US Zipcode - Zipcodes United States of America

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    United states Postal Zipcode

    US zipcode

    A ZIP Code is a postal code used by the United States Postal Service (USPS) and other mail service providers. The term ZIP stands for Zone Improvement Plan. Zipcode are being used to route mail more efficiently. Zipcode was introduced in 1963, the basic format consisted of five digits

    Zipcodes are 4 types

    1. Unique - assigned to a single high-volume address, used for a specific company or organization
    2. PO Box - used only for PO Boxes at a given facility
    3. Military - used for US Military Post offices
    4. Standard - Commonly used Zipcodes other than above types

    Zipcode Format

    UZ zipcode zones

    There are three main parts of the 5-digit ZIP Codeā€”the national area, the region or city, and the delivery area.The United States Postal Service (USPS) has segmented the country into 10 ZIP Code areas. Starting in the northeast, they are numbered 0-9

    The first digit of zipcode allotted as follows:

    ZIP Codes Beginning With States
    0 Connecticut (CT), Massachusetts (MA), Maine (ME), New Hampshire (NH), New Jersey (NJ), New York (NY, Fishers Island only), Puerto Rico (PR), Rhode Island (RI), Vermont (VT), Virgin Islands (VI), Army Post Office Europe, Central Asia, and the Middle East (APO AE); Fleet Post Office Europe and the Middle East (FPO AE)
    1 Delaware (DE), New York (NY), Pennsylvania (PA)
    2 Alabama (AL), Florida (FL), Georgia (GA), Mississippi (MS), Tennessee (TN), Army Post Office Americas (APO AA), Fleet Post Office Americas (FPO AA)
    3 District of Columbia (DC), Maryland (MD), North Carolina (NC), South Carolina (SC), Virginia (VA), West Virginia (WV)
    4 Indiana (IN), Kentucky (KY), Michigan (MI), Ohio (OH)
    5 Iowa (IA), Minnesota (MN), Montana (MT), North Dakota (ND), South Dakota (SD), Wisconsin (WI)
    6 Illinois (IL), Kansas (KS), Missouri (MO), Nebraska (NE)
    7 Arkansas (AR), Louisiana (LA), Oklahoma (OK), Texas (TX)
    8 Arizona (AZ), Colorado (CO), Idaho (ID), New Mexico (NM), Nevada (NV), Utah (UT), Wyoming (WY)
    9 Alaska (AK), American Samoa (AS), California (CA), Guam (GU), Hawaii (HI), Marshall Islands (MH), Federated States of Micronesia (FM), Northern Mariana Islands (MP), Oregon (OR), Palau (PW), Washington (WA), Army Post Office Pacific (APO AP), Fleet Post Office Pacific (FPO AP)

    Zipcode structure

    5-digit ZIP Code contains 3 parts.

    • national area
    • the region or city
    • associated Post office delivery area

    for example, the zipcode 10580 denotes,

    US Zipcode format

    ZIP Codes are numbered with the first digit representing a certain group of U.S. states, the second and third digits together representing a region in that group (or perhaps a large city) and the fourth and fifth digits representing a group of delivery addresses within that region. The main town in a region (if applicable) often gets the first ZIP Codes for that region; afterward, the numerical order often follows the alphabetical order. Because ZIP Codes are intended for efficient postal delivery.

    The first three digits of a ZIP Code together usually indicate the sectional center facility to which that ZIP Code belongs. This facility is the mail sorting and distribution center for a zone or area. Some sectional center facilities have multiple three-digit codes assigned to them.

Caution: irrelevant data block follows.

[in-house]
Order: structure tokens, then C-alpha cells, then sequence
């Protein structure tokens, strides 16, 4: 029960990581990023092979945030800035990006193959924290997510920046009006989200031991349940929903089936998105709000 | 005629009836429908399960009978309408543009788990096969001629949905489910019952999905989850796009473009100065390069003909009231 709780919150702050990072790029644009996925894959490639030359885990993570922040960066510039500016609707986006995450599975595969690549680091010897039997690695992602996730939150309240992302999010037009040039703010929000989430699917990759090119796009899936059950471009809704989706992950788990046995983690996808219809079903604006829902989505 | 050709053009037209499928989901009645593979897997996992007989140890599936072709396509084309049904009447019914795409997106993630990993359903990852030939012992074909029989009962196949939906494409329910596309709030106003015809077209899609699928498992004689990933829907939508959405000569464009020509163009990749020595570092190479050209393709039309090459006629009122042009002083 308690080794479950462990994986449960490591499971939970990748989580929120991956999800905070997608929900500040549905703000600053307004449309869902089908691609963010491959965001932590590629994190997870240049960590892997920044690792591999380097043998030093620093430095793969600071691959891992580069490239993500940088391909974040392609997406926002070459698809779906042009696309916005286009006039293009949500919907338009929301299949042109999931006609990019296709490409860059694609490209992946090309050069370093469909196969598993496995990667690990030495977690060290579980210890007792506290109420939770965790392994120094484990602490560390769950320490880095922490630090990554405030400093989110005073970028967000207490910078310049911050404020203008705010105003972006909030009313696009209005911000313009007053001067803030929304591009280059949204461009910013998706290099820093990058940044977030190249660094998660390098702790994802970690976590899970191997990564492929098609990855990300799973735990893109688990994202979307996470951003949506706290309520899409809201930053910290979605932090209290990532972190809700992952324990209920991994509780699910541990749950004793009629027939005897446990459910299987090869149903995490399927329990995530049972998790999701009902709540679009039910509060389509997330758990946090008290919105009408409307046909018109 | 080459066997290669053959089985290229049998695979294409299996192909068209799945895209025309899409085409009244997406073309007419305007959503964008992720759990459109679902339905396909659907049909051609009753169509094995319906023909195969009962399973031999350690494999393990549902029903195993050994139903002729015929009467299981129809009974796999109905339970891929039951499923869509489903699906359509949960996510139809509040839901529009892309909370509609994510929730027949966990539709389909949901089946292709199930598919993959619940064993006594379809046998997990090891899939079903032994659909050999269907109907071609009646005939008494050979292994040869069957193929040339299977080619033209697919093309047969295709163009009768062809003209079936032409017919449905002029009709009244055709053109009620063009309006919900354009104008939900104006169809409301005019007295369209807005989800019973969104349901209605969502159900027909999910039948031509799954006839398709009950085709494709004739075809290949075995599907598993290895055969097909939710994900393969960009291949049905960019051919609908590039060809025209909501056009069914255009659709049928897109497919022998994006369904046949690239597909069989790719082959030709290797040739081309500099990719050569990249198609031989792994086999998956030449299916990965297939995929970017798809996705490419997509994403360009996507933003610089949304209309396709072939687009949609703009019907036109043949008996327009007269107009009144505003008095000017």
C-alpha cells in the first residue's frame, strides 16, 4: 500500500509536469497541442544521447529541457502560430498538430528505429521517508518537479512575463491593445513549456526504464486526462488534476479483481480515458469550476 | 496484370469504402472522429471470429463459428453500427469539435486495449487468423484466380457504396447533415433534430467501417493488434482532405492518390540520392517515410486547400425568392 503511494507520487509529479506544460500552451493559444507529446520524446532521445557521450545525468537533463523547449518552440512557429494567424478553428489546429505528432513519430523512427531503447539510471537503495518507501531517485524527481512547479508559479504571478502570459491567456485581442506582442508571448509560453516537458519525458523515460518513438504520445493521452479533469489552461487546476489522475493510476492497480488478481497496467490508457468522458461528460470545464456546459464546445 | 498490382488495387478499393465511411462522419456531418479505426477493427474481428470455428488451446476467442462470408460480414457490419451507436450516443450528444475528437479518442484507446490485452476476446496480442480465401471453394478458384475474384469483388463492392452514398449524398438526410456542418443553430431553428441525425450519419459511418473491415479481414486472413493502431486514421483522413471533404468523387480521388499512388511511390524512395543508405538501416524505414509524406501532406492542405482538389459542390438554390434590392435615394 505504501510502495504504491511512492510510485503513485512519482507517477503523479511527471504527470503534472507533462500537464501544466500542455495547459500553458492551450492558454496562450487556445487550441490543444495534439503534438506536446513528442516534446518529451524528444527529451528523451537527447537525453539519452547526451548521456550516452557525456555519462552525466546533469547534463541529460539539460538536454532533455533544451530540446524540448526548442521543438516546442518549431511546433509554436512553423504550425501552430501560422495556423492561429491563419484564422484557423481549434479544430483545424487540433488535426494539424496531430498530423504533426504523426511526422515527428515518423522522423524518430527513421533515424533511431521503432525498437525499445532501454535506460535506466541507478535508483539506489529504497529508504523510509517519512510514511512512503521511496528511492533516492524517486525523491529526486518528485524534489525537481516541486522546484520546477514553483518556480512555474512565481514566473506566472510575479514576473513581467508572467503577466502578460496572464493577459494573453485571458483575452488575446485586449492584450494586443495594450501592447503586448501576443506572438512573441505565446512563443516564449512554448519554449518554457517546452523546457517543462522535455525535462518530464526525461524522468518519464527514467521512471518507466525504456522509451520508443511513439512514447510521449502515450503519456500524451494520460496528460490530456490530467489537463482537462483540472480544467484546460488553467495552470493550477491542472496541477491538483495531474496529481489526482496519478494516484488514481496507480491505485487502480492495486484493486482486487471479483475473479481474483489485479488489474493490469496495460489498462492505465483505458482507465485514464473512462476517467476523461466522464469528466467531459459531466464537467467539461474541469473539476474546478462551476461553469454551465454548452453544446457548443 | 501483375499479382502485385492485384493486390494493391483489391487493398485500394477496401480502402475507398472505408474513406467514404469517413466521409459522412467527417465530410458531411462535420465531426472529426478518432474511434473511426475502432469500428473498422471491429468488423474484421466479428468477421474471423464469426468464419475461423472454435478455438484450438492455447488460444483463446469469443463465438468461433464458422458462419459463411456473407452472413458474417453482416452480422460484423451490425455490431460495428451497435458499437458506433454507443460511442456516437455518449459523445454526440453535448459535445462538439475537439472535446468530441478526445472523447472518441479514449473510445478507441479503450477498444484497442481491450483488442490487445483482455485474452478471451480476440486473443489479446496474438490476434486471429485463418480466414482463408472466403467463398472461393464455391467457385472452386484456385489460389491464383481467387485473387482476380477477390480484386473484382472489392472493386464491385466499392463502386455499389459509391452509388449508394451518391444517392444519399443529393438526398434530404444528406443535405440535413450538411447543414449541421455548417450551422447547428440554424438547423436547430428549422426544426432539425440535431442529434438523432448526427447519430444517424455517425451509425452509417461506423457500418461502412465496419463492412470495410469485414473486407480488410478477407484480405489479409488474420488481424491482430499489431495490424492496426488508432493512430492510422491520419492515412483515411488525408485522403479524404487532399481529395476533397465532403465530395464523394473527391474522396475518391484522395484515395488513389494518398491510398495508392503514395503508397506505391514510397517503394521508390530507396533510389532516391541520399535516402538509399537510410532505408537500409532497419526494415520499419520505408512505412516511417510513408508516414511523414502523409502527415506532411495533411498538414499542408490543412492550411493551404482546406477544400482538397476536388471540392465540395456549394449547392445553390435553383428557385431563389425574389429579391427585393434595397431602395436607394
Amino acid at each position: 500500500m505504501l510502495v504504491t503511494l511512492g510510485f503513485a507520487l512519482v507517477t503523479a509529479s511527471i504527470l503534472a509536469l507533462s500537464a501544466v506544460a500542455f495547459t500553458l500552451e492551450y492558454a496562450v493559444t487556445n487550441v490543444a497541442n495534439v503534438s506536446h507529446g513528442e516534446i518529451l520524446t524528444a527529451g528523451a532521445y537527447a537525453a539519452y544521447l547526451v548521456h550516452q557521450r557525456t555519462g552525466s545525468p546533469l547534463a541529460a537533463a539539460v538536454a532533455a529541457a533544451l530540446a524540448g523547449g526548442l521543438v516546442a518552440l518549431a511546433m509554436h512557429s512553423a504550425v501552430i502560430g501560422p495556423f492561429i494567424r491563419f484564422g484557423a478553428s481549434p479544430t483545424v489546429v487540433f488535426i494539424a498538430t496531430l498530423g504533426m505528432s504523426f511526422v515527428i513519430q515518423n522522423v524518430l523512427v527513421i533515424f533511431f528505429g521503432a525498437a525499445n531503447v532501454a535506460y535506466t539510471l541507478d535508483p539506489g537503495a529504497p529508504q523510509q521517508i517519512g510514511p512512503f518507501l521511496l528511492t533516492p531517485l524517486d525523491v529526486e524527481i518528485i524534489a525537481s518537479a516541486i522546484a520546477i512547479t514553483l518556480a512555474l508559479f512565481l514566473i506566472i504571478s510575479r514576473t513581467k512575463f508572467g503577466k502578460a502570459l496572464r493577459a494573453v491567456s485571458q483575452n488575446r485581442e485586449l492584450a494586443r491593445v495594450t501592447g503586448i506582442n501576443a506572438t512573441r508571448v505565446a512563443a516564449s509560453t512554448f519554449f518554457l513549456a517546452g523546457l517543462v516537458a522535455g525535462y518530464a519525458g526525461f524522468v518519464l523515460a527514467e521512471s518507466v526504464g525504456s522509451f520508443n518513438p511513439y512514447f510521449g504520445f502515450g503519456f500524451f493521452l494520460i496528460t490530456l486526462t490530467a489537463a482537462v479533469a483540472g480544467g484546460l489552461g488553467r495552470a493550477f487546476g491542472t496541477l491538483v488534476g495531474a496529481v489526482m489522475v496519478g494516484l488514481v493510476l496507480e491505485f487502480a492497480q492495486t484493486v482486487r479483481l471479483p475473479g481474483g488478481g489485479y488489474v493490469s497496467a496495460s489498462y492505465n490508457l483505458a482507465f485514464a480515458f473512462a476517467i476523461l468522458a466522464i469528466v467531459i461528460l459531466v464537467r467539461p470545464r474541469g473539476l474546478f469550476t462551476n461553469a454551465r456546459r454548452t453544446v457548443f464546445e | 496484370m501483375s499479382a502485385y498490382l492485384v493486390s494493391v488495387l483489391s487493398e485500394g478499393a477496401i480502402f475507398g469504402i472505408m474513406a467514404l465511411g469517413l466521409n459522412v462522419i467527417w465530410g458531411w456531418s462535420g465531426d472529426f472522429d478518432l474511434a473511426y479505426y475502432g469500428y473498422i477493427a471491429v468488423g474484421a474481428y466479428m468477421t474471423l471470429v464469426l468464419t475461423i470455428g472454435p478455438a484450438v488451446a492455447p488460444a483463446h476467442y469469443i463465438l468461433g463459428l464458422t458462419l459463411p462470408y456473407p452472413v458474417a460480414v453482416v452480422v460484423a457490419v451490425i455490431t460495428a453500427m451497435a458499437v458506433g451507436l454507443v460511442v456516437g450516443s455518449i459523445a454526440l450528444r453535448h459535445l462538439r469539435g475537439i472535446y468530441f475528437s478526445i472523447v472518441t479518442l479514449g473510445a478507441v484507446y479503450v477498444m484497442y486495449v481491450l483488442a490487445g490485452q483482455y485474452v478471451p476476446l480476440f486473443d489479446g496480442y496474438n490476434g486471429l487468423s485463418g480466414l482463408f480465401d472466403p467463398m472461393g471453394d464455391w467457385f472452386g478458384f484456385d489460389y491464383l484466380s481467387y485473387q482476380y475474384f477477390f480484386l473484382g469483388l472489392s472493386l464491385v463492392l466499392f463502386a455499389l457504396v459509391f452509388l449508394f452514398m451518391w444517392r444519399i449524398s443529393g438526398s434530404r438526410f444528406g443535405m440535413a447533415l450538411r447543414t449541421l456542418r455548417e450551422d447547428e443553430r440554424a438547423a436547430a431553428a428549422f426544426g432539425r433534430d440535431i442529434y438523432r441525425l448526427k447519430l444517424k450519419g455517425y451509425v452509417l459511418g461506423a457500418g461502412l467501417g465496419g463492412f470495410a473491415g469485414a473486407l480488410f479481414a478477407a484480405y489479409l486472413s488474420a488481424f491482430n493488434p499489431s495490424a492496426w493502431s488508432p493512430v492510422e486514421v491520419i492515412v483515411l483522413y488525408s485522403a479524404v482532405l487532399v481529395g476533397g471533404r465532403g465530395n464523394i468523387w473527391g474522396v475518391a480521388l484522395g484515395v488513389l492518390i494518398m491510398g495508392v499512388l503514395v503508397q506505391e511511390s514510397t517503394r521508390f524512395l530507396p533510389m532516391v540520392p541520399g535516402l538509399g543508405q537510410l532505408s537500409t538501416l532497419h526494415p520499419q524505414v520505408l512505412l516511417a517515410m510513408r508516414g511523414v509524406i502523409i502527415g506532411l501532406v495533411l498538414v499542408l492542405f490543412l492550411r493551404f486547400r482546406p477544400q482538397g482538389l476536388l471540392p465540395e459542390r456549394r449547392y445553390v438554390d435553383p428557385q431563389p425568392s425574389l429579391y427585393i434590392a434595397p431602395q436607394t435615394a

The fourth and fifth digits of the ZIP Code represent the area of the city or town. For example, if a letter is received with a ZIP Code of 10580, the USPS can know that it's in Newyork (1), it's in Westchester county (05), and it's in the area of the Rye (80).

    Zipcodes boundary

    A ZIP Code's address and the city name written on the same line do not necessarily mean that address is within the boundaries of that city. ZIP Codes are not drawn according to state boundaries. In fact, since they are designed only to increase mailing efficiency, ZIP Codes can and do cross county and state boundaries.

    Although most ZIP Codes can be roughly assigned to a geographic area, ZIP Codes do not represent geographic regions; ZIP Codes denote address groups or delivery routes. Because of this, ZIP Code "areas" can overlap, be contained within another ZIP Code, or have no geographic area. For example ZIP Codes that start with 095 are assigned to the Navy, and therefore have no geographic location. Similarly, areas without regular postal routes (rural route areas) or areas with no mail delivery (undeveloped areas), are not assigned ZIP Codes. They are based on sparse delivery routes, so the boundary between ZIP Code areas there is indefinite.

    ZIP+4 Codes

    In 1983, the USPS changed its ZIP Code system to include the new ZIP+4. A ZIP+4 Code uses the basic five-digit code plus four additional digits to identify a small delivery segment such as a street, a city block, a group of apartments, or even an individual address that receives a high volume of mail. The ZIP+4 Code is not required and is usually calculated automatically when the mail is sorted and processed.

    As a rule, each Post Office Box has it's own ZIP+4 Code. The +4 on the ZIP Code is often the last four digits of the box number, zero plus the last three digits of the box number, or, if the box number is less than 4 digits, zeros followed by the box number. Since there is this variance, the ZIP+4 Code must be looked up individually for each Post Office Box.

    Please note that, Not all USPS deliverable addresses have a ZIP+4 Code assigned to them. For those addresses, geocoding lookups or address validation that require a ZIP+4 may not succeed.